Natural Resources

Wisconsin DNR

Growing numbers of citizens appear to be taking an  interest in returning wood  to public waters as a place for fish to live.

Sometimes referred to as "fish sticks", the effort is gaining steam says DNR fisheries biologist Scott Toshner based in Brule. He says a tree can live a century, then be put underwater and stay there at least another 100 years providing habitat for fish and other critters.

He says of 29 projects so far, 25 have been in the northern part of the state. He says returning wood to the water enlivens fish populations...

Wisconsin law orders drivers to move over to protect emergency responders at crash scenes or if law enforcement is talking to a driver. Now the law has been expanded to protect law enforcement on our waters.

DNR boating administrator, Warden Roy Zellmer,  outlines what the change enacted this year means for Wisconsin boaters...

"....they will be required to either give way 100 feet or slow to a slow-no wake-speed for emergency vessels that are on the water and have their emergency lights or siren activated...."


DNR Wardens are heightening their presence on the Minocqua-Tomahawk chain of lakes this summer to enforce catch-and-release rules for walleye newly in place this year.  

As DNR Warden Dave Walz explains, a collaborative plan with the Great Lakes Indian Fish and Wildlife Commission calls for extra monitoring to ensure no fish are taken.  

National Get Outdoors Day

Jun 13, 2015
Warren Lynn

National Get Outdoors Day is Saturday, and the Chequamegon-Nicolet National Forest will be waving its fees in most day use areas. Public affairs officer for the Chequamagon-Nicolet National Forest Hillary Markin says it’s a perfect day to explore outside. "You can find some new places maybe you haven’t been," says Markin. "Looking for a new hiking trail to go explore or a new boat ramp to launch on or a new lake to go fish? check out our website to find a place for you to go out and play this weekend."

Natalie Jablonski / WXPR News

People have until June 30th to submit written comments to the state DNR on how walleye are being managed in northern Wisconsin’s ceded territory.  That includes feedback how specific lakes should be regulated.

A public hearing held Friday on the topic drew few participants, with just four members of the public attending.  

Brooks Tracy / USFWS

Despite about a hundred and fifty wolves taken in a wolf hunt last winter, Wisconsin’s wolf population has increased. 

Preliminary numbers from the state DNR have put last winter’s population between 746 and 771 wolves.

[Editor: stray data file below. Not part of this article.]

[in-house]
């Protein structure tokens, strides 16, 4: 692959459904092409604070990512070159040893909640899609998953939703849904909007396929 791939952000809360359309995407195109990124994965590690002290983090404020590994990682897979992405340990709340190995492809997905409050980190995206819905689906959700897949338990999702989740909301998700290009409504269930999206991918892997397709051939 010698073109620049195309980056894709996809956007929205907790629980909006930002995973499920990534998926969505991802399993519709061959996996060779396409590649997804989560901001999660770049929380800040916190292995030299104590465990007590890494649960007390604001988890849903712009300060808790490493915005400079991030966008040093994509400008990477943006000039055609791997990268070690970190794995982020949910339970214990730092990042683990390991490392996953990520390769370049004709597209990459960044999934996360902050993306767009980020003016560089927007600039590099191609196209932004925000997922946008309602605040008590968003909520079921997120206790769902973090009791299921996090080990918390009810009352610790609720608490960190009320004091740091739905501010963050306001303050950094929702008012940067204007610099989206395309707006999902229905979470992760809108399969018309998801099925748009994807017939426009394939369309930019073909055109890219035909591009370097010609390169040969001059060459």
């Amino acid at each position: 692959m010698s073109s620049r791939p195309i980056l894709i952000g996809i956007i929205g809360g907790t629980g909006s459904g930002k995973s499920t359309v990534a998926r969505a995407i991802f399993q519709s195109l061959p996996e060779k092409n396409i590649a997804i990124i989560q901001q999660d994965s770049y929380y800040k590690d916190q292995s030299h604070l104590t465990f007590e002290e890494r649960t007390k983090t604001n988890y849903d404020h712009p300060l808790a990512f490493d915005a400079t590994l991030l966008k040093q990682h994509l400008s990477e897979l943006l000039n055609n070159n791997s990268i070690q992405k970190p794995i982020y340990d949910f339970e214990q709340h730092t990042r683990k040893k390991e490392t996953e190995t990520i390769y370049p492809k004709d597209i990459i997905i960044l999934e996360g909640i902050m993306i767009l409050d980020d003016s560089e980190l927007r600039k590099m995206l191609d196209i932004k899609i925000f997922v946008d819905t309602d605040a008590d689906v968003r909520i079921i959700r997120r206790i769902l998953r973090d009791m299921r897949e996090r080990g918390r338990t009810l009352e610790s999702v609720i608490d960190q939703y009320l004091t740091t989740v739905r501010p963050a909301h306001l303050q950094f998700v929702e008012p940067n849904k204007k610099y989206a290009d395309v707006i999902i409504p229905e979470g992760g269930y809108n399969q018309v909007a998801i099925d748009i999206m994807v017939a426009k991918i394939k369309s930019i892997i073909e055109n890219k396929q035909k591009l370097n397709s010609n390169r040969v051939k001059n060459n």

That’s a thirteen percent increase from the year before, when numbers were as low as 660.    

Carnivore Specialist Dave Macfarland says the number is on the upper end of what biologists expected when they set a hunting quota last year. 


Mark Miller /

Environmental groups are reacting against a proposal that restricts county shoreland zoning power.


Language within the state budget passed by the Joint Finance Committee says counties can’t employ stricter standards than those the state requires for what’s built on lakefront properties.

Republican Senator Tom Tiffany of Hazelhurst says it will create uniformity.

Field Notes: Mysterious Bogs

Jun 9, 2015

Say you were writing a murder mystery set in the Northwoods, and you were looking for a clever place to hide a fictional body. How about bogs? Don’t things just slide into bogs and disappear? Susan Knight is an Associate Scientist at the UW-Madison Trout Lake Station in Boulder Junction, and she’s actually fielded this question--and many others--in her studies of bogs. Explore this peculiar environment in this month's edition of “Field Notes."

Dick Daniels

June and July bring peak breeding activity for Wisconsin’s birds.  The state DNR says it’s an especially good time to get involved documenting bird sightings for the Wisconsin Breeding Bird Atlas.  


It’s a five-year data gathering project that spans the entire state.  


Submitted photo

A talk this week will focus on forest ownership and conservation.


Adena Rissman is on the faculty in UW Madison, studying relationships between people and natural resources.


She says major changes in public and private land ownership patterns have shaped forest conservation.